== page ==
Every four years, as the Indian contingent heads to the latest venue of the summer Olympics, the media is awash with tremulous speculation. It's a familiar narrative. India's contingent is always better trained and the government has spent larger sums of money on it than ever before. Ergo, India should come away with more medals than before.
Each time, the performance is underwhelming, but the country launches into disproportionate celebrations nevertheless - such as of the first individual gold in 2008.
That adds to a tally of nine gold (eight of them won effortlessly by our men's hockey team), four silver (two by an Englishman in pre-independence India, one by the men's hockey team and one by Rajyavardhan Rathore in shooting), and seven bronze (wrestling, weightlifting, tennis and boxing plus two, again, from the redoubtable men's hockey team). That makes for 20 medals in 30 Olympics (summer and winter).
Then the discontent shifts to comparison with the Great Rival, China, with an all-time tally of 429 medals in 17 Olympics (172 gold, 135 silver and 122 bronze). The usual explanation is that India can't compete because totalitarian China can pour money with impunity into such Orwellian national ego-boosting exercises as training athletes from infancy, just as the Soviet bloc did before 1991. So, true, the comparison with China is inappropriate - and not just because of the differential in medal tallies but its form of government. Indeed, the more germane comparison is with the US, Europe, Japan, Australia and even South Korea. Sure, they are rich countries but the reason they would be considered an appropriate comparison this instance is this. Most Indians - rightly - take enormous pride in the fact that the country is a democracy.
At one time, the India Brand Equity Foundation was fond of describing India as the "world's fastest-growing democracy". So why can't India match the performances of these other democracies? One answer lies in the human development indicators - athletes in these countries are healthier, better fed and have access to better healthcare, water and sanitation than most citizens in a country that languishes at 134th out of 187 countries in the Human Development Indicator rankings.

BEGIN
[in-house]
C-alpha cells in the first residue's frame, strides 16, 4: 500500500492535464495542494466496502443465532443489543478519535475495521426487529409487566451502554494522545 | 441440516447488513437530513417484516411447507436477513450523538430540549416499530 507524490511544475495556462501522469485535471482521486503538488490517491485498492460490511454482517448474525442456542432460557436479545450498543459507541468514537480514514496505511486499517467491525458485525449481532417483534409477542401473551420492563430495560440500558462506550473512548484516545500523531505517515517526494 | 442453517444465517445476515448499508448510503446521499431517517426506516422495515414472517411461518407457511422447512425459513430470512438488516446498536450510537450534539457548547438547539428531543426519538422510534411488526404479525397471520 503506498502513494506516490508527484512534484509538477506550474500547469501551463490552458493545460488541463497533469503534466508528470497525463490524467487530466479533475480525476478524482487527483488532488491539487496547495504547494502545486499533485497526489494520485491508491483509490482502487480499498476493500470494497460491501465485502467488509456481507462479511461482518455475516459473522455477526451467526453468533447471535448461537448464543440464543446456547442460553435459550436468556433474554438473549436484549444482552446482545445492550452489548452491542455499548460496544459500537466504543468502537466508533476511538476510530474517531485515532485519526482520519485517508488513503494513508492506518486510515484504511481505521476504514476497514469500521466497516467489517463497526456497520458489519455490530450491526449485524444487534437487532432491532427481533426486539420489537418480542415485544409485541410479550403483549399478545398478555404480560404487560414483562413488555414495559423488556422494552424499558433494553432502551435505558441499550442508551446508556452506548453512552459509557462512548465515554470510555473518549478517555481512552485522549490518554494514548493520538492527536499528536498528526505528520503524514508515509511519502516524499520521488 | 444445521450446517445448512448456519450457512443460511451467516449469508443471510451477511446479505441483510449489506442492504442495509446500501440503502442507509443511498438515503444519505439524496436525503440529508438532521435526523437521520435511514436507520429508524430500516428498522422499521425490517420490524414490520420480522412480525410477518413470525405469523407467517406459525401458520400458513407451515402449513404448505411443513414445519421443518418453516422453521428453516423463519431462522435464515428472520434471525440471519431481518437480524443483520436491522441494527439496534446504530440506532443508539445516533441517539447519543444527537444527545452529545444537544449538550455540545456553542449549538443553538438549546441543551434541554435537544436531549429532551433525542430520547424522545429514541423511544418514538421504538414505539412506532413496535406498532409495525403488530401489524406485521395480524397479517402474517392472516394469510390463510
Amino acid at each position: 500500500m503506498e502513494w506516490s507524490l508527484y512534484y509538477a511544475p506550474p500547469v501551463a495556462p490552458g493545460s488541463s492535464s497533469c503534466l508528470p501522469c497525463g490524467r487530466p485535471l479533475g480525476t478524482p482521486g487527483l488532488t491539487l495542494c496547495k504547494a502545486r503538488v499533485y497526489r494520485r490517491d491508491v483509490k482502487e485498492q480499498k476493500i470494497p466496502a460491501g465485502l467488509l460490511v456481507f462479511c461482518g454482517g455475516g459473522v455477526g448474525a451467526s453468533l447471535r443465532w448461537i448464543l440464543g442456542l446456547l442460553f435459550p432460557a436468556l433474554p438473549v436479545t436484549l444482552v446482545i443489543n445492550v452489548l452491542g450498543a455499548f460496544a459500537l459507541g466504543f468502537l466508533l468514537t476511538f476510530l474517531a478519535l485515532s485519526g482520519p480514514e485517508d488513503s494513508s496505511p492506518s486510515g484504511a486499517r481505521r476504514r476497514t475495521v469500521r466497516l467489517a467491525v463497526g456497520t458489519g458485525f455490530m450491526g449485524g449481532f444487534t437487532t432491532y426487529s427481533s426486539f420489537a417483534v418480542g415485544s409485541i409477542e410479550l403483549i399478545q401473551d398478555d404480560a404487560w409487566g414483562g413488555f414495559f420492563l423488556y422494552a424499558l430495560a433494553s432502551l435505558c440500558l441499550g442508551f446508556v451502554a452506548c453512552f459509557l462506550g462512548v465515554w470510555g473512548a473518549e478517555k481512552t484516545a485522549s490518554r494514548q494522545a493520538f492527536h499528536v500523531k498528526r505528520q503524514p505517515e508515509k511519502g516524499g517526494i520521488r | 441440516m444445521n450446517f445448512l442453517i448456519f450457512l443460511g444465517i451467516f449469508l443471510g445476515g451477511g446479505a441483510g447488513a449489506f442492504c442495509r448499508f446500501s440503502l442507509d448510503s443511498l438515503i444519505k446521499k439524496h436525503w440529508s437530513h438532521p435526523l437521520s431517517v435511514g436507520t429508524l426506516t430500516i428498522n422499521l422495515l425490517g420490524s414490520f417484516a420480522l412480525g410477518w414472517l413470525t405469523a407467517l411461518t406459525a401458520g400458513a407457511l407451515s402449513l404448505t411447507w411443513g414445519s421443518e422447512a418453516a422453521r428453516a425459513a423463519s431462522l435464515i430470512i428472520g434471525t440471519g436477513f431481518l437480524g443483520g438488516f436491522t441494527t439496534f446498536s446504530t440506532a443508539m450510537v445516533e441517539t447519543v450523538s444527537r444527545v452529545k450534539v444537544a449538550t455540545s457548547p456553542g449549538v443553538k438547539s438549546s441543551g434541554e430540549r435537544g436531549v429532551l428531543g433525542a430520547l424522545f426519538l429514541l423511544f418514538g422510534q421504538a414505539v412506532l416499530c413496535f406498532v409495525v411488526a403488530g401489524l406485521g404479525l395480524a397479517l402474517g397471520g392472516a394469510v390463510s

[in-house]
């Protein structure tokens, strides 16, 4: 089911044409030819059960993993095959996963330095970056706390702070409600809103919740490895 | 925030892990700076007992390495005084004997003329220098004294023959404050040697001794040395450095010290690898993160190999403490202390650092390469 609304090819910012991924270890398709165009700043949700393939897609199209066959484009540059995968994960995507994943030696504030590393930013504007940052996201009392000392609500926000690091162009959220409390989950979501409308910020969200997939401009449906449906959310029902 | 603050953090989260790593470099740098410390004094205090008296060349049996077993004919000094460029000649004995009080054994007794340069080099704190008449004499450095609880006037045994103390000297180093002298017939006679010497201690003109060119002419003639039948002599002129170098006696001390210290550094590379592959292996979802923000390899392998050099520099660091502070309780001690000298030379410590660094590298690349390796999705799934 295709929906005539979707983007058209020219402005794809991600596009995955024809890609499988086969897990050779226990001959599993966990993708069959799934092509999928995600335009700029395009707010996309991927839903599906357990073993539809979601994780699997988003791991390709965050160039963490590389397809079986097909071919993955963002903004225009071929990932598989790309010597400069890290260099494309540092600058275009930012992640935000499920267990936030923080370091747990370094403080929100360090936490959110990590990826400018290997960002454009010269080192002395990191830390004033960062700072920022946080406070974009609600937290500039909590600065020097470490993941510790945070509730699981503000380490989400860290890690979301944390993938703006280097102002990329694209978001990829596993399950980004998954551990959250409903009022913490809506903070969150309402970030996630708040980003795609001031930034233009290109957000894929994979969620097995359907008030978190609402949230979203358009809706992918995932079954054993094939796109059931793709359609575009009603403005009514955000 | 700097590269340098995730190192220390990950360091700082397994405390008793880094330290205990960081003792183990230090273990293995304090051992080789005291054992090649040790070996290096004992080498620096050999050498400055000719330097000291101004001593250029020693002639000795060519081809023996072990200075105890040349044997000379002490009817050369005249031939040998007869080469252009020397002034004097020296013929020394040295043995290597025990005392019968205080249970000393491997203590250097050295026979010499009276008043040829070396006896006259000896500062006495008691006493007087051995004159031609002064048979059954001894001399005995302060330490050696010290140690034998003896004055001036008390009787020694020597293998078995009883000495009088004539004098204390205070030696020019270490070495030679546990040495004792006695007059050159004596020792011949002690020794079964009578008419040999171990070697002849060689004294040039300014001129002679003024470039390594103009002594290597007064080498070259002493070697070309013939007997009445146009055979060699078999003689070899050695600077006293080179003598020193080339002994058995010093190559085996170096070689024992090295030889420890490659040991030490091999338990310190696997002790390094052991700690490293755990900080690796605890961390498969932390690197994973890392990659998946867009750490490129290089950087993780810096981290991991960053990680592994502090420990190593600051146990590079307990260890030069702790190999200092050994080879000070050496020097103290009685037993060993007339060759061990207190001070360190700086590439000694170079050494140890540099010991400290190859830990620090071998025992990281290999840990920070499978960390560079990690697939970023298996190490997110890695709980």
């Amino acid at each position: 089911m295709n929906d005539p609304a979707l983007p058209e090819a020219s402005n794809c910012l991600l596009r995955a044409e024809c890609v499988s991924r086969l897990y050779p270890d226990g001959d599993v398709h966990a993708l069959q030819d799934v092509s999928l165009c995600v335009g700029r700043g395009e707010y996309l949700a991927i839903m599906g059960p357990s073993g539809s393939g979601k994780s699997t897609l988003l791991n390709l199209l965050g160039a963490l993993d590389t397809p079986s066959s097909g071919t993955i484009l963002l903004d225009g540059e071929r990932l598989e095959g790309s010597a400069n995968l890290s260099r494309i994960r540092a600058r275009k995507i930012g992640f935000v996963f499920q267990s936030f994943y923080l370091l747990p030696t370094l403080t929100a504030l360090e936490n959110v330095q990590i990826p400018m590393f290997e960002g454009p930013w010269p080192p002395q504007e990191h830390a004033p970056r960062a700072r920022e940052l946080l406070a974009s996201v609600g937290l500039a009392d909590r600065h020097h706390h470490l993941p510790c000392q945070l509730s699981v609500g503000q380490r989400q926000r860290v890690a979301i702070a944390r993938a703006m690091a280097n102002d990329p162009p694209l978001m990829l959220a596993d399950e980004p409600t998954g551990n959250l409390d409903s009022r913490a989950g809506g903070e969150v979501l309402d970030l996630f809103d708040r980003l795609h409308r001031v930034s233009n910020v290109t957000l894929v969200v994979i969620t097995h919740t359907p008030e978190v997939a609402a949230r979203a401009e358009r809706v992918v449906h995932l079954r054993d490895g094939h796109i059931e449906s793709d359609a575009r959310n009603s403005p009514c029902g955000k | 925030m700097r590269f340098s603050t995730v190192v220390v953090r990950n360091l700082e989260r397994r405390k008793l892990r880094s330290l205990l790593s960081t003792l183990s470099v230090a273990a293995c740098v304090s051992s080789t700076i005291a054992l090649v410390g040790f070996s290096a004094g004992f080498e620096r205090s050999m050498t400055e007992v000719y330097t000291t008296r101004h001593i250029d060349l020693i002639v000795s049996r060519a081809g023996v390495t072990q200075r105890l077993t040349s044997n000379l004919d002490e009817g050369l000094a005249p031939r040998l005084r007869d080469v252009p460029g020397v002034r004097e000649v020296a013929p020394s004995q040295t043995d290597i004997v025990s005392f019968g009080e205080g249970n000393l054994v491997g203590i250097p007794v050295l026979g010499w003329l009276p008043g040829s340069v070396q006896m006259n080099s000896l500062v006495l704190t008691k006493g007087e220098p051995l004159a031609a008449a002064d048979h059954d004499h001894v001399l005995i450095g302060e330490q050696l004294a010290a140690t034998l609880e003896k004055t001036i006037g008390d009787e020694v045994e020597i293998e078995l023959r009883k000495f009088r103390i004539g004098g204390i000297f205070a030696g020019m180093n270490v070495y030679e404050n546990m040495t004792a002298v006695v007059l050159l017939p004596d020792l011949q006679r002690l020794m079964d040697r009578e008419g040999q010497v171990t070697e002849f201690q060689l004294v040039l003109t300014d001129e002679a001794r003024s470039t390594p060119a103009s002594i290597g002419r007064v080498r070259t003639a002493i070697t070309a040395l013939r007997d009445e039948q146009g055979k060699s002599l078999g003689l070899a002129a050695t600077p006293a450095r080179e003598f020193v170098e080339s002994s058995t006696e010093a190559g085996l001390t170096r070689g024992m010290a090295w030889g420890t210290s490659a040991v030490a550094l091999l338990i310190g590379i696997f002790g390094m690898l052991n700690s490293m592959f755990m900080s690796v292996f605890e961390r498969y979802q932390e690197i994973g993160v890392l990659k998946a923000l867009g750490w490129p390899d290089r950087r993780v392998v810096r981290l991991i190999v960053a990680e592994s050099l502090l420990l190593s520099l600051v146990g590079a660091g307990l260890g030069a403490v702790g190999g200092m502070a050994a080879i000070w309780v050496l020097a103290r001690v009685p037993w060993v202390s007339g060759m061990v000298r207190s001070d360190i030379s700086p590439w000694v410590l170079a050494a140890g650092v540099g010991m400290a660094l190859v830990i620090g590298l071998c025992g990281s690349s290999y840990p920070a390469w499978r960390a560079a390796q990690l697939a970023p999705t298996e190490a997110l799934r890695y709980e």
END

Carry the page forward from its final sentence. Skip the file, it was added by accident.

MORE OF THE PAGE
But that obvious point is only part of the story. Equally true is the fact that access to sporting facilities for the average person in developed countries is far better, too, in terms of public pools, gyms, courts for tennis, basketball and badminton, playing grounds and locally organised sporting events bankrolled by a generous private sector. Sport in the developed world is, to use a cliche, a truly inclusive activity. That provides these countries with a sturdy superstructure on which to build their sporting successes.
In India, barring the engaging but scarcely talent-nurturing street cricket and football, organised sport is an elitist activity sequestered in private clubs and facilities. In Delhi, access to Asian and Commonwealth Games facilities, though technically open to the public, has long been co-opted by public servants and their relatives.
Most athletes will confirm that it's easier to extract blood from stone than get money out of the corporate sector as sponsorships. That is why, barring the country's outstanding performance in hockey till 1980 (after which the introduction of astro-turf changed the nature of the game), the other medal-winners owe their successes to their own resources. Rajyavardhan Rathore, who won a silver medal in shooting, had the support of the army in which he served behind him; maiden individual gold-medal winner Abhinav Bindra was entirely funded by his father. So Indians should rue the country's poor Olympic track record not only for reasons of nationalistic pride but because it also reflects its exclusionary poverty.